Lost & Found – Flash Fiction
‘Look she’s doing it again.’ It was psychology major uni-girl.
She doesn’t think I can hear her. I fold and re-fold my T-shirt for the fifth time until just the right amount of Ravenclaw crest is visible.
‘Definitely on the spectrum,’ nervous-laugh-wants-to-impress-her-friend, other uni-girl, declares. They stuff their collection of still damp skinny jeans into a $9 Kmart overnight bag and leave.
The laundromat is filled with the regular mix of middle-aged single men, pensioners and me. I’m here every Saturday. I arrive precisely at 8.47am so I have the exact length of time needed to wash, dry and fold my laundry before going to my shift at what was possibly the last physical video store in existence.
I move on to my final items. No. I rummage through the basket. No! It’s not there. I hold up the lonesome sock emblazoned with Cheshire Cats. They smile maniacally, mocking me for losing their friends.
The dryer. I peer into the open door seeing nothing but darkness. I reach in as far as I can, my fingers finding nothing but clumps of lint. Socks can’t just disappear, like magic. I lean further in with my knees resting on the edge, but there is nothing. I hesitate for a moment before crawling in as if following a white rabbit.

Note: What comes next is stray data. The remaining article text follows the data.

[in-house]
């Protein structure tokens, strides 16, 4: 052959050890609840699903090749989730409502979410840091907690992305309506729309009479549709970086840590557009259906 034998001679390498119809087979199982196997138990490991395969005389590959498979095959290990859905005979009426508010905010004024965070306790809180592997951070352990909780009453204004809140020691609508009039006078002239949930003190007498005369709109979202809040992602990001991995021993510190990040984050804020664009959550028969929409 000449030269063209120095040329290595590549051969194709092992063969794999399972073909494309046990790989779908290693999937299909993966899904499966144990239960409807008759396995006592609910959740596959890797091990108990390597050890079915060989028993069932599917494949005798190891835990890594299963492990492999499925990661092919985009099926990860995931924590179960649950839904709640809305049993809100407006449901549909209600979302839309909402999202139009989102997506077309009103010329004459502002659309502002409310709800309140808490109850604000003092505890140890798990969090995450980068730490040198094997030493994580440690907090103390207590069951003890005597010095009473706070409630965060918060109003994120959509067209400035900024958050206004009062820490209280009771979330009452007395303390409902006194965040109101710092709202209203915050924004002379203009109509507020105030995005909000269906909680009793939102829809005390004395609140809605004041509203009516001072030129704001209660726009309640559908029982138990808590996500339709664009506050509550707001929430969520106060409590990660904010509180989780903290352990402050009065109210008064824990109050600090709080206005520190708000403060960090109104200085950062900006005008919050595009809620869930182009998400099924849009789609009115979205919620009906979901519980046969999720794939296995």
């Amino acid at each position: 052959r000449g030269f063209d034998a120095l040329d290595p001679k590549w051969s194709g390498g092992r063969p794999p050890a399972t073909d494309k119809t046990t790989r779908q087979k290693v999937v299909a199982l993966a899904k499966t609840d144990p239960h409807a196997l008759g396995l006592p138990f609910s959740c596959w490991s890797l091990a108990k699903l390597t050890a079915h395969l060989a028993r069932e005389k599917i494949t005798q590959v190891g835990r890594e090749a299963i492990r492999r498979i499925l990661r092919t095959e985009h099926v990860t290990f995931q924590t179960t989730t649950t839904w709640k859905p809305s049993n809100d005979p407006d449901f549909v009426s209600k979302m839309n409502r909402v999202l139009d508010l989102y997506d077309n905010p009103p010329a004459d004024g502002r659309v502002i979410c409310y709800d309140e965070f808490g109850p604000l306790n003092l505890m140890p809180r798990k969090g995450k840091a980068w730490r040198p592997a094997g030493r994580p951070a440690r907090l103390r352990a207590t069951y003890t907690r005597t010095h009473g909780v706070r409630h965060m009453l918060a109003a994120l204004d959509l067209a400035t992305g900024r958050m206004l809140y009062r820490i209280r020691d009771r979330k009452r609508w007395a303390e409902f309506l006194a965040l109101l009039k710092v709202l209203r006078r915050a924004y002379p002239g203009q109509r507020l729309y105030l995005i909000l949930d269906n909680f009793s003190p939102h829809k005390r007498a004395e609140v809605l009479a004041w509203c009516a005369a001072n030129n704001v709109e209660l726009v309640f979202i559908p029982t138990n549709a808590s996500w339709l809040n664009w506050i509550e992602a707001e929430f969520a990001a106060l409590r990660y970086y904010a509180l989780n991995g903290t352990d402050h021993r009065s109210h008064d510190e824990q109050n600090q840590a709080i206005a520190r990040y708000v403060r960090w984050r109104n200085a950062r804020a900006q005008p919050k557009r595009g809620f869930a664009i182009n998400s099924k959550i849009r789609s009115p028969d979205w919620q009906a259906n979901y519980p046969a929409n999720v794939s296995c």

‘Are you okay in there?’
I sit up with a start, banging my head against the metal drum. My cheeks are burning as I reverse out of the dryer, preparing myself for the humiliating interaction to come.
Instead, a gangly-looking man with floppy hair and twinkly eyes greets me. ‘Just wanted to make sure you’re okay,’ he shouts.
I point to my over-ear headphones. ‘They’re not on.’ I immediately regret saying it. ‘Too much noise…loud music…I like quiet,’ the words tumble incoherently out of my mouth.
He gives a small nod. He’s wearing a shirt with an obscure but funny periodic table reference – he understands.
‘I was looking for the other one.’ I hold up the remaining half of my favourite pair of socks.
He rubs his chin and looks serious all of a sudden. ‘Curiouser and curiouser.’
I clasp my hand over my mouth too late to smother a snort-like laugh. I grab my basket and run, admonishing myself for being so uncool, and the fact that I would have to find another laundromat.
I am halfway down the street when I feel a hand on my arm. He is there, holding my other sock.
‘You wouldn’t believe it,’ he puffs, trying to catch his breath, ‘but I found this in my basket.’
‘Thanks,’ I mumble, taking the sock and turning to leave.
‘You can’t go.’
I raise a quizzical brow.
‘Don’t you see. Your Cheshire Cat friends wanted to bring us together for a reason.’
I glance down at the sock and swear one of those cats winks back at me.
‘I’m Lewis,’ he extends his hand.
I take it with a tentative smile. ‘I’m Alice, nice to meet you.’
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